At that point, according to Jao, InterVarsity offered staff a curriculum they could follow to learn about how the ministry arrived at its biblical interpretation. And it told them that if they did not agree with the beliefs in the document, they should state that by Nov. 11 of this year, and their employment would end.
Some of the largest news media do seem to be getting the point that InterVarsity is not suddenly swinging rightward. Like the Time article, the Post says accurately that IVCF wants its employees to agree with "the organization’s theological interpretation on sex: that it is only appropriate within a heterosexual marriage."
The Associated Press, too, shows remembers history, and it knows that InterVarsity has allies:
Russell Moore, head of the public policy arm of the Southern Baptist Convention, was among evangelical leaders who were surprised by the uproar.
"The policy they hold on human sexuality is the exact same view that has been held by every wing of the Christian Church for 2,000 years," Moore said.
Indeed, as tmatt said on Friday, it's the historic default position of nearly all Christians: Catholic, Eastern Orthodox, most Anglicans and most Protestant church bodies. The main exceptions are mainline Lutherans, Presbyterians, Episcopalians and the United Church of Christ.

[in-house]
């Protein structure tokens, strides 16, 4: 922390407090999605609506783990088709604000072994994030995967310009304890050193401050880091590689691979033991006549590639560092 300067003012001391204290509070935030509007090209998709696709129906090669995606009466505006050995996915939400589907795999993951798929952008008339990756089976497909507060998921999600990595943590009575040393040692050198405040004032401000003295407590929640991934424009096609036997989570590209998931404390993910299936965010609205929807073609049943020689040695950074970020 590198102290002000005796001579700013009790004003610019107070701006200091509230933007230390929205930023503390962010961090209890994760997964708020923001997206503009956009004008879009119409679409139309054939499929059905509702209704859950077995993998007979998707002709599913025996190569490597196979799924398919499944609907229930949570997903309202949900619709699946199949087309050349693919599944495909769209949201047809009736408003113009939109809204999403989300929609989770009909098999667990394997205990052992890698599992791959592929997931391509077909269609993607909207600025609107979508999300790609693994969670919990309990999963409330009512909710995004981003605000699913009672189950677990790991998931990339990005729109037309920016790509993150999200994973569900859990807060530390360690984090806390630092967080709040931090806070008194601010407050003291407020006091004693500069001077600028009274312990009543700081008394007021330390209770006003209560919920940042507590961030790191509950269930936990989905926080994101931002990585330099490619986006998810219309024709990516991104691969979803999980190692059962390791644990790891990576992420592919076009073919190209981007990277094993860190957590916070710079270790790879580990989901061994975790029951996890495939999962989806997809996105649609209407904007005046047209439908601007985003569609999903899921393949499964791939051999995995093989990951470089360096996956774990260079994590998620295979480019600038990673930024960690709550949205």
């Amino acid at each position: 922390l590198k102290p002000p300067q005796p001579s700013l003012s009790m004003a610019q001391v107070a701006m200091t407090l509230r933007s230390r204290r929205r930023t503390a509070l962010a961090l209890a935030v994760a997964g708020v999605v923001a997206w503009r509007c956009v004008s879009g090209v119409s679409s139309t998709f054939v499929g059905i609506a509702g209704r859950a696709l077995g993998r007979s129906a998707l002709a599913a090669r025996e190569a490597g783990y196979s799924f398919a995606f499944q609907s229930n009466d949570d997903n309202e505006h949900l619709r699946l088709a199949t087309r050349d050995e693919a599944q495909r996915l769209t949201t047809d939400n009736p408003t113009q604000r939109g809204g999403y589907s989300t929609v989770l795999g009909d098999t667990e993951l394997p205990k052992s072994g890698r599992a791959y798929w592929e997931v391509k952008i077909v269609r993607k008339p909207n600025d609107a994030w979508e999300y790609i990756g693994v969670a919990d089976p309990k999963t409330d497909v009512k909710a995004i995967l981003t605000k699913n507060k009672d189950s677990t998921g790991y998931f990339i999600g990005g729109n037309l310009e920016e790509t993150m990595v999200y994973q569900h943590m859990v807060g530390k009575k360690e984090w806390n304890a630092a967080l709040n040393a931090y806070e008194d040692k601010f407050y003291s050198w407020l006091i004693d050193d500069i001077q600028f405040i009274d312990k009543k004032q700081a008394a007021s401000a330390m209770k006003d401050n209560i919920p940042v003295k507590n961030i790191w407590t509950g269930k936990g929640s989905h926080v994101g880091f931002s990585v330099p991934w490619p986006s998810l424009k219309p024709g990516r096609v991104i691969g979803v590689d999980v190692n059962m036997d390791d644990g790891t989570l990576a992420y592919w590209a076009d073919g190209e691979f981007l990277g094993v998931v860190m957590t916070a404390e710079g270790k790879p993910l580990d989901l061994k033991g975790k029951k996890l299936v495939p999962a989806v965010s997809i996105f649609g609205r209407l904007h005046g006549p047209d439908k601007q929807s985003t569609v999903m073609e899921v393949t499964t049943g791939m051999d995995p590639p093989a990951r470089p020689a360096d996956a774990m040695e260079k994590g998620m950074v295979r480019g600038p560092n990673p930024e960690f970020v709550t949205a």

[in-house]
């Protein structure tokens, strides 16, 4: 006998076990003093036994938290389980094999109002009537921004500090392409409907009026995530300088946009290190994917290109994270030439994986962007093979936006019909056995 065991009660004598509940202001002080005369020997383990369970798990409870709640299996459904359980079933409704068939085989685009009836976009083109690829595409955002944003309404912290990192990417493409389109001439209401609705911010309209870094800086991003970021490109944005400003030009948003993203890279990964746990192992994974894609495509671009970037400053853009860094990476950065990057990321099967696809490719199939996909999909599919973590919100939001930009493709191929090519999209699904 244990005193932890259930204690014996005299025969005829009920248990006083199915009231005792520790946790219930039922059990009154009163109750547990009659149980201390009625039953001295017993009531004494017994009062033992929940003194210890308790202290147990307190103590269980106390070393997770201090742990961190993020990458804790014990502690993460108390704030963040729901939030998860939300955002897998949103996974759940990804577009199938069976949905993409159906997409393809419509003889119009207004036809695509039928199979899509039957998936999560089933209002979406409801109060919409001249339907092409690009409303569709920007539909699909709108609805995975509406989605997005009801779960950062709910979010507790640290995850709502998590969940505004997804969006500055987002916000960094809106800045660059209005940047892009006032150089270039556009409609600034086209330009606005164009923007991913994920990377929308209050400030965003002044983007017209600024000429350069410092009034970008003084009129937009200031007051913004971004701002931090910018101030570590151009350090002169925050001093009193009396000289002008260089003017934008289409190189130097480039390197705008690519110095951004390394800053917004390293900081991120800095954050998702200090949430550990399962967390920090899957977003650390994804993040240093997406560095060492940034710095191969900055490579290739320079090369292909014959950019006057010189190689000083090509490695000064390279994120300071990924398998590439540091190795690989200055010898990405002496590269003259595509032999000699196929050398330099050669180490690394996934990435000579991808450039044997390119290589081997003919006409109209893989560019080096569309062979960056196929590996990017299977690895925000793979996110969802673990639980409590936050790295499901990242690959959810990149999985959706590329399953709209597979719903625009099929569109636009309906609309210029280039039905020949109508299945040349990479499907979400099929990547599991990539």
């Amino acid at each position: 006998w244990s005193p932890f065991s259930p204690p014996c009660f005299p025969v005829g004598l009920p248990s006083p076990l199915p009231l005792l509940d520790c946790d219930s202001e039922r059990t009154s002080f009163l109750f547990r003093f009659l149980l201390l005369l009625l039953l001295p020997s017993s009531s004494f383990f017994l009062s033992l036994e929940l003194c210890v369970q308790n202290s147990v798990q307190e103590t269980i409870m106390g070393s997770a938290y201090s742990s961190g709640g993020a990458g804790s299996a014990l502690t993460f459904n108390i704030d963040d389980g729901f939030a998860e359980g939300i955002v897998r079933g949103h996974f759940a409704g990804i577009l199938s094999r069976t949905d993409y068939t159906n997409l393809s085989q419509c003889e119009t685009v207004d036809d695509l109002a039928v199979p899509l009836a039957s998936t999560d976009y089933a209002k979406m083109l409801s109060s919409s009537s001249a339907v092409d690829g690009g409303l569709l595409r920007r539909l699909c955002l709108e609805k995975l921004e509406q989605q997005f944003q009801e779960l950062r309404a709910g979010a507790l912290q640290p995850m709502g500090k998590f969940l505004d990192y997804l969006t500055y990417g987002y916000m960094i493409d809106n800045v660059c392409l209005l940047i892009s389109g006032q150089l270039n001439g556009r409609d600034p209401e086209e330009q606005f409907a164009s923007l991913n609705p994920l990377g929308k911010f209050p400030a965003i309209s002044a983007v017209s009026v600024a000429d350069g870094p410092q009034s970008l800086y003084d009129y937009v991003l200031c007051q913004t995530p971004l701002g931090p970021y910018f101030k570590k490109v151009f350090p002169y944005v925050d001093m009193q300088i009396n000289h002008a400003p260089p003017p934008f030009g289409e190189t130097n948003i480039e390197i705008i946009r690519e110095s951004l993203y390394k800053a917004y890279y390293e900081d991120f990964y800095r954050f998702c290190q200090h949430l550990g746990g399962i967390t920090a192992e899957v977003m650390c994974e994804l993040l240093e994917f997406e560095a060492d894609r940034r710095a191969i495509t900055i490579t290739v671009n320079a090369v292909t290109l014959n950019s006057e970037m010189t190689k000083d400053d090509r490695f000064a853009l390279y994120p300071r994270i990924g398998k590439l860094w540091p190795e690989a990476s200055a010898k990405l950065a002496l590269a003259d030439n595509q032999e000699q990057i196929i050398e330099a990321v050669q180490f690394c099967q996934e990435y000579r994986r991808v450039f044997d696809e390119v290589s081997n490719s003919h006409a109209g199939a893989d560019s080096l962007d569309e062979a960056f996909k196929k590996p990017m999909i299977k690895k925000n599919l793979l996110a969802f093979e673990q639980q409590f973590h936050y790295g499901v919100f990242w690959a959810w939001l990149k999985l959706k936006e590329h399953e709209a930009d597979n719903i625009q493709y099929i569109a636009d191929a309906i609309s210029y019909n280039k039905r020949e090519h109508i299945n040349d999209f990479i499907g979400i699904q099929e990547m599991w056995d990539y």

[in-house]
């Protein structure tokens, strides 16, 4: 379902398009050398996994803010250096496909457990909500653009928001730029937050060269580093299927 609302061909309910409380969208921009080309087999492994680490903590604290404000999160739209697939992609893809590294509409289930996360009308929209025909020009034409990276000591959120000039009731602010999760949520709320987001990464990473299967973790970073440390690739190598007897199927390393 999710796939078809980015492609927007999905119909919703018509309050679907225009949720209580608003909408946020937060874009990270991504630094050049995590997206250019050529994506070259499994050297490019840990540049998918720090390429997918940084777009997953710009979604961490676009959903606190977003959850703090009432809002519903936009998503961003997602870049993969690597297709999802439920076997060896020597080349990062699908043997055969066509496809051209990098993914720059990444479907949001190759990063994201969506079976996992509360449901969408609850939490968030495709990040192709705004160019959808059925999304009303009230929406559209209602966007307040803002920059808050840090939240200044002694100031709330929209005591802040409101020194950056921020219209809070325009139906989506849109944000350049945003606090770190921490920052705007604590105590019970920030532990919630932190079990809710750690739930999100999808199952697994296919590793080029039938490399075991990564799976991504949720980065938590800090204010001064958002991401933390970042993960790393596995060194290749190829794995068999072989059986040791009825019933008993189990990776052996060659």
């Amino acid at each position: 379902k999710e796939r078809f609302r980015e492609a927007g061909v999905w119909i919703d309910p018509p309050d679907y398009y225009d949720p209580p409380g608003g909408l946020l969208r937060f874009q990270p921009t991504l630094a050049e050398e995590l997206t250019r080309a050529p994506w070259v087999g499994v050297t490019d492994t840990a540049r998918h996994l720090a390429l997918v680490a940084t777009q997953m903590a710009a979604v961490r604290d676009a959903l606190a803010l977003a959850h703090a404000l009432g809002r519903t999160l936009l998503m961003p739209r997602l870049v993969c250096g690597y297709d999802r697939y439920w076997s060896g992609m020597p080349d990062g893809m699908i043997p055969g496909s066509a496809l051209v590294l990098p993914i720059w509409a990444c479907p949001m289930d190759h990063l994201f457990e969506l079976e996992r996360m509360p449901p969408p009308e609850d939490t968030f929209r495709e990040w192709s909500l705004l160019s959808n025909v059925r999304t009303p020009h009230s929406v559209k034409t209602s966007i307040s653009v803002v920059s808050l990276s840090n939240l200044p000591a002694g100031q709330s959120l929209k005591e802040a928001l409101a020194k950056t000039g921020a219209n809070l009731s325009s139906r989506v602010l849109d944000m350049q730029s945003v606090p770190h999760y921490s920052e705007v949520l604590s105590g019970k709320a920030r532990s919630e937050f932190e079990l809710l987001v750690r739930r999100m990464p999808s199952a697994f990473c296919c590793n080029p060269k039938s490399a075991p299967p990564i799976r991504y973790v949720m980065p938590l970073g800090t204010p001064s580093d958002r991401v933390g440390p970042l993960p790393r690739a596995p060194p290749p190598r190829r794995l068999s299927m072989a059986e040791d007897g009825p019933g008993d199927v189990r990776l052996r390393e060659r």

I would add that many secular companies -- news media, too -- have their own core values or "corporate philosophy," and they expect employees to follow them. I worked for a daily newspaper myself for years. If I had criticized it on TV or radio or other newspapers, my editors would have asked why, and my future would have been in some stage of jeopardy.
The problem is that some secular media increasingly judge news events by their own orthodoxy: an assumption that not only is gay marriage the default position, but that all organizations -- even religious ones like InterVarsity -- must toe the same line. If they don’t, out come the knives, even in alleged news reports. This is a bankrupt attitude: trashing religious groups for doing what other organizations do.